Factors effecting 4QFY13 results included:

A goodwill and other intangibles impairment charge of $10.0 million in Brazil.

$0.6 million separation accrual in Brazil for a departing executive.

A loss of $0.2 million on foreign exchange in Brazil.

A valuation allowance for deferred tax in the amount of $4.5 million.

We continue to see price increases in our Chinese manufacturing operations with labor source availability a concern.

As a result of general elections in the fourth quarter, the public tenders were very weak in Brazil across all markets throughout the quarter resulting in weaker sales.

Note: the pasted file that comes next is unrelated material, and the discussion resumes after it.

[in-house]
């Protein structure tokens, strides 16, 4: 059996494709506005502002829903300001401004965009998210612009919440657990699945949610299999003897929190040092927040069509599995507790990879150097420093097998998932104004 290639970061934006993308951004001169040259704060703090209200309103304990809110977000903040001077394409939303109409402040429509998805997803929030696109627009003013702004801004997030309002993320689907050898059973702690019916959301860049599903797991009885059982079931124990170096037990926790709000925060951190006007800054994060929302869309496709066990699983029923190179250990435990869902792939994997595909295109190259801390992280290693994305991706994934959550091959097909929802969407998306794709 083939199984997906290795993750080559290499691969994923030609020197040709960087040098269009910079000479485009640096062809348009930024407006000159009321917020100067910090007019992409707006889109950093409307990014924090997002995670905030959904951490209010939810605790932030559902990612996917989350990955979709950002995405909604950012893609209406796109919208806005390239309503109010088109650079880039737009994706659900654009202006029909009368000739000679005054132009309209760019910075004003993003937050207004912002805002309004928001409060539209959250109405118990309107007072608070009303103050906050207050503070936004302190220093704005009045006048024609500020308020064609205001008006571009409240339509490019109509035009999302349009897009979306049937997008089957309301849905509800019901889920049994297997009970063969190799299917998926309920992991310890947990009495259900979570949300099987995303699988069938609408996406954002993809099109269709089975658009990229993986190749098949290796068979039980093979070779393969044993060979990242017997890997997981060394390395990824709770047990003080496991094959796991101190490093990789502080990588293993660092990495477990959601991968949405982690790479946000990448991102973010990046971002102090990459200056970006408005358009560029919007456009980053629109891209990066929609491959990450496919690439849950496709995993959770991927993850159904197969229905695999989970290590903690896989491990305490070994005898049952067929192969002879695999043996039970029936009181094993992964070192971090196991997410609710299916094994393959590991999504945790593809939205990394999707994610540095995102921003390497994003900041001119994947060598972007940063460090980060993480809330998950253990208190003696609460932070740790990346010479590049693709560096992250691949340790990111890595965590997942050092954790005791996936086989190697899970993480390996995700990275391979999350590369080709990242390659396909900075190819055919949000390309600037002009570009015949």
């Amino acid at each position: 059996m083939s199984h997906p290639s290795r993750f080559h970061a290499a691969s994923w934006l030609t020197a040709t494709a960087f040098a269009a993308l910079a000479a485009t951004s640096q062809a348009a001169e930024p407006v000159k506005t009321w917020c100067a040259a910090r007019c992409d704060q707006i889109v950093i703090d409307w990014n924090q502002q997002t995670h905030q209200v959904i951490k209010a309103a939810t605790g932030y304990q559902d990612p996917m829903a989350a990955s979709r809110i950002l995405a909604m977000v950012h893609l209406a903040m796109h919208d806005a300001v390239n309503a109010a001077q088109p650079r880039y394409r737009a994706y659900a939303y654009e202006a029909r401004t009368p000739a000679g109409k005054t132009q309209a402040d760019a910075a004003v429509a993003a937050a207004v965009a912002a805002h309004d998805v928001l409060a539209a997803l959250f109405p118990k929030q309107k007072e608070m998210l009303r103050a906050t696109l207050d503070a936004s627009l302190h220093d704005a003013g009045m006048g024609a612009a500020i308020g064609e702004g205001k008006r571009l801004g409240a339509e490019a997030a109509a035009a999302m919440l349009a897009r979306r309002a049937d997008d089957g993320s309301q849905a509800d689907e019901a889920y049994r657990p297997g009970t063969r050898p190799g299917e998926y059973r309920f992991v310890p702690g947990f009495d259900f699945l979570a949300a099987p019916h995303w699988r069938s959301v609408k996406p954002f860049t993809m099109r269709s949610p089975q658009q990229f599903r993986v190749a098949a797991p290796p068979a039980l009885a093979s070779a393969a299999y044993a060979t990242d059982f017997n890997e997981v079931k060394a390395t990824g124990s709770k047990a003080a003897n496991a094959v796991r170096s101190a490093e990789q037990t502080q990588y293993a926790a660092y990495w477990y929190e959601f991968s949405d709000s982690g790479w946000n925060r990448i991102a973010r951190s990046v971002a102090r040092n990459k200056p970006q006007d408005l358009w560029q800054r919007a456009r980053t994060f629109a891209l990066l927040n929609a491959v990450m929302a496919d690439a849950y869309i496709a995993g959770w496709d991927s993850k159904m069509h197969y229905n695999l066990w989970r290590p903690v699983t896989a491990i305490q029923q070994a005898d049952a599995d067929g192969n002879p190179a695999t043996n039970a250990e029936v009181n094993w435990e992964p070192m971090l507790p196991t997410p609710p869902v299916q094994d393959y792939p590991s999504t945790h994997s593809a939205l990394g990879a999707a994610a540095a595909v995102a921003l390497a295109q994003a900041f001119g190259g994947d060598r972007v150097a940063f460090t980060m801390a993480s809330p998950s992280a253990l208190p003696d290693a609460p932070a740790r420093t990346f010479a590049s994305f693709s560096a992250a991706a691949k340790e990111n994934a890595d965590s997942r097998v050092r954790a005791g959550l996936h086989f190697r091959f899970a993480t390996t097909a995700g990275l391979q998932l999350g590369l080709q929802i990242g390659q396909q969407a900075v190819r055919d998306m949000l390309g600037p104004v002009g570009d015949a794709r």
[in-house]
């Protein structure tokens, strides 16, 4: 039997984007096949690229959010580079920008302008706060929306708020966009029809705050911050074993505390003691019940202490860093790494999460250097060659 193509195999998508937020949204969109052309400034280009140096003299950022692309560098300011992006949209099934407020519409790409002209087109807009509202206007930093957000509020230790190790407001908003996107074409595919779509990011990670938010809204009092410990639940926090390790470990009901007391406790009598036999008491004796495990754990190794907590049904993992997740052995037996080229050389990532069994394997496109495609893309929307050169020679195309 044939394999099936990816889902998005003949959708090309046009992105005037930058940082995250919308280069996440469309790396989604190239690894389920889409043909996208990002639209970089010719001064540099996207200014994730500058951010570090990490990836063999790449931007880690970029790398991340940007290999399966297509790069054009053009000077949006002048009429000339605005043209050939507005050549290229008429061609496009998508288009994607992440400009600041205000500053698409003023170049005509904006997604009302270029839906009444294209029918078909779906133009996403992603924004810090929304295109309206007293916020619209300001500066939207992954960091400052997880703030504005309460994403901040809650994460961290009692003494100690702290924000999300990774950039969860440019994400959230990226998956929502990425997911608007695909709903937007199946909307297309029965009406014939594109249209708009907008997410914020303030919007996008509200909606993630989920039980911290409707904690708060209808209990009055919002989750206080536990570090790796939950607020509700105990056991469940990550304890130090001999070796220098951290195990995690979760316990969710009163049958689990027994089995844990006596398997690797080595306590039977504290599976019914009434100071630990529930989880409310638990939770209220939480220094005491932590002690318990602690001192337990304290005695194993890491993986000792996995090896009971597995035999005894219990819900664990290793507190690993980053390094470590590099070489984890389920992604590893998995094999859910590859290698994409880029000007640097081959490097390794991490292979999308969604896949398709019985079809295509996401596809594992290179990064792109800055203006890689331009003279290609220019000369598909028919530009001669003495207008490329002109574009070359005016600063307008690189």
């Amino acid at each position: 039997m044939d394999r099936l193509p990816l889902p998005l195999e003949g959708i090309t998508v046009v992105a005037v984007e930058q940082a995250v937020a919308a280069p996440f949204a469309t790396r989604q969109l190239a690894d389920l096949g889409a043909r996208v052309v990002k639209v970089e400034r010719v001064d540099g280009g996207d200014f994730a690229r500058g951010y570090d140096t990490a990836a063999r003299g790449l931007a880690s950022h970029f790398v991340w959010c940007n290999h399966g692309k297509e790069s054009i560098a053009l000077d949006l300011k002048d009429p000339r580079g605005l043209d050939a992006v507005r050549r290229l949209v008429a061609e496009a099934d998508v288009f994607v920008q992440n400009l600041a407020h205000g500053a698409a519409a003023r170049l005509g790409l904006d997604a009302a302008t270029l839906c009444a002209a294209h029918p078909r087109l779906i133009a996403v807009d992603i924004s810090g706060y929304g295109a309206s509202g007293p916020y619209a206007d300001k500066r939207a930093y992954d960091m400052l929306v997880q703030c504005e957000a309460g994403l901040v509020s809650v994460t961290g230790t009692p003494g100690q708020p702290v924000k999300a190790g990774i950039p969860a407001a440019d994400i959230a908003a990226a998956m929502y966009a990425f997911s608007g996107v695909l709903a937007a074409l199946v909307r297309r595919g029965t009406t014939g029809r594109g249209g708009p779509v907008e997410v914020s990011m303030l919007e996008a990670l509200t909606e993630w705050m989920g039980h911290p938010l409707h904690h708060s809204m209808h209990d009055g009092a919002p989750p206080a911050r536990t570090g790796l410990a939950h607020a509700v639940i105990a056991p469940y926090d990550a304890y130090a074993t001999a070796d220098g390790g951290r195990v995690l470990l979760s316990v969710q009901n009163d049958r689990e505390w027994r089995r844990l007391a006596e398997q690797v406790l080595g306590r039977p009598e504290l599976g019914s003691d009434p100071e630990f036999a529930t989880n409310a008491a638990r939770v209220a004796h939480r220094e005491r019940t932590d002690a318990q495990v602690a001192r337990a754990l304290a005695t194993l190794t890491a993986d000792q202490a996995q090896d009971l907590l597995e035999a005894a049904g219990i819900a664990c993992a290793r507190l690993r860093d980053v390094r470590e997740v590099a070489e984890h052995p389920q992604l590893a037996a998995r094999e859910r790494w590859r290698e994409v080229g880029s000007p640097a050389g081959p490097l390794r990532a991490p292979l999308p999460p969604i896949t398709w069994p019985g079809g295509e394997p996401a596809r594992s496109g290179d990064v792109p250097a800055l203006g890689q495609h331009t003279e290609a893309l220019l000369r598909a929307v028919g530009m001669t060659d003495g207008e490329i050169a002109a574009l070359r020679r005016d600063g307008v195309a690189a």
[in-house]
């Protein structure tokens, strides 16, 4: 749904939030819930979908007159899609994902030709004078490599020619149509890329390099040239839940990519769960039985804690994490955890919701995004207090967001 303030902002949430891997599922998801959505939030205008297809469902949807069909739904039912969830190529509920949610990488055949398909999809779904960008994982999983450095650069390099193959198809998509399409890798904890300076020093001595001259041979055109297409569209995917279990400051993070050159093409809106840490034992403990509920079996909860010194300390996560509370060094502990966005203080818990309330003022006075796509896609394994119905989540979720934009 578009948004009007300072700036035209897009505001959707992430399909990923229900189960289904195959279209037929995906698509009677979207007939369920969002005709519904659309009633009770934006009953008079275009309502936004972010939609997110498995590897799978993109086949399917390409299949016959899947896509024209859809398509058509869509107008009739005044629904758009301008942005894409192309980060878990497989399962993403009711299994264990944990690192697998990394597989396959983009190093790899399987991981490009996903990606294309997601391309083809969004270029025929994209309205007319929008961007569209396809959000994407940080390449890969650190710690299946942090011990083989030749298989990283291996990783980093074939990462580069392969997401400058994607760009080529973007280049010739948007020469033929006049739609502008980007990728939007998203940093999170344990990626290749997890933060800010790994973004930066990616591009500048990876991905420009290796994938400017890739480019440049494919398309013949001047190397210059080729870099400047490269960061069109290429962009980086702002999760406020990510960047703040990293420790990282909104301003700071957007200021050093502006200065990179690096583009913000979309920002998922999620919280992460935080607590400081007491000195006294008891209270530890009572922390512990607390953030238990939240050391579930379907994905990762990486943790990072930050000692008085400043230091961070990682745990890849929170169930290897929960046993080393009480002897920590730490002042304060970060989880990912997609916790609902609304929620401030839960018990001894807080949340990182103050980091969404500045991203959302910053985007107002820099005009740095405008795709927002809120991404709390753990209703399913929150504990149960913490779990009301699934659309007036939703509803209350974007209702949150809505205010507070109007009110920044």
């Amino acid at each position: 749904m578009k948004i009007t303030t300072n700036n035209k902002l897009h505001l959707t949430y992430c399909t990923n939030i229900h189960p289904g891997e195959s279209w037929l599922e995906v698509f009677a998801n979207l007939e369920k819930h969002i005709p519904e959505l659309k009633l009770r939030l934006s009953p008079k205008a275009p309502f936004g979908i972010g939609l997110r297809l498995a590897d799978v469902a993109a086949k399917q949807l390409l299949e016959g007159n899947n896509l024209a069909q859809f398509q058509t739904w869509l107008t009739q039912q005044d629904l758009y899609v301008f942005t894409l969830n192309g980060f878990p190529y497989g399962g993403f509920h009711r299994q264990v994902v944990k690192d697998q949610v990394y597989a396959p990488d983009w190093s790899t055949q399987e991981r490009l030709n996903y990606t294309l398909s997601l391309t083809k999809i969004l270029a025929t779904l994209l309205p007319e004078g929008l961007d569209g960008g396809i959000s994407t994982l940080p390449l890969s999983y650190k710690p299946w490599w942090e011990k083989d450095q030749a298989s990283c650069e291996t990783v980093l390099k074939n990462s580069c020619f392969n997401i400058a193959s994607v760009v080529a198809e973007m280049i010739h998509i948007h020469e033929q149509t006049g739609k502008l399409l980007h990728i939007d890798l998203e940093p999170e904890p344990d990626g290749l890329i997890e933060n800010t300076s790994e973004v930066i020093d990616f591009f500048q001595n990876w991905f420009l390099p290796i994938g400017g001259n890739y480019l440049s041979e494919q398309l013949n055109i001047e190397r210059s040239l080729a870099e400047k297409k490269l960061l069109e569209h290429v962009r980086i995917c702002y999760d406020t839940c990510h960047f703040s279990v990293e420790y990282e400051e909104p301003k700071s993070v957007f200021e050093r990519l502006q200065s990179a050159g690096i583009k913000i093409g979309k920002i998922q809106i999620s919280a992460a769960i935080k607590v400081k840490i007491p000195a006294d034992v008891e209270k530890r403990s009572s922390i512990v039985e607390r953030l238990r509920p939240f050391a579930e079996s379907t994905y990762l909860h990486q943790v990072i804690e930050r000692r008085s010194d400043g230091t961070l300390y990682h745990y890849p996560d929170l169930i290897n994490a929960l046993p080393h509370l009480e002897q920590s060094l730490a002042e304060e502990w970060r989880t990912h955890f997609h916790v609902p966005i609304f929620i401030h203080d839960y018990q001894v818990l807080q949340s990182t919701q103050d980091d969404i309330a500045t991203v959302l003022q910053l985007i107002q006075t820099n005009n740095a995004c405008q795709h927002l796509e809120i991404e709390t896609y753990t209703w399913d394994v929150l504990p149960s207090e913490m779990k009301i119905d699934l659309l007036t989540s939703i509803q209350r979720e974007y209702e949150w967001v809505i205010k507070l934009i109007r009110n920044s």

In Q4 we began initiatives to "right size" the Brazilian operation. This initiative is expected to be complete in Q1 FY14. About 70% of the severance and labor reductions costs were recognized in November and January of Q4.

Lakeland Europe and Lakeland China both experienced strong Q4 sales closing FY13 with record sales for each division.

Discontinued Operations. In Q4FY12, the Company commenced its efforts to market its property in India. Based on the difficulty in marketing this property in Q4FY13, the Company determined carrying value exceeded projected undiscounted cash flows and recorded a loss of $800,000 to reduce carrying value to future value.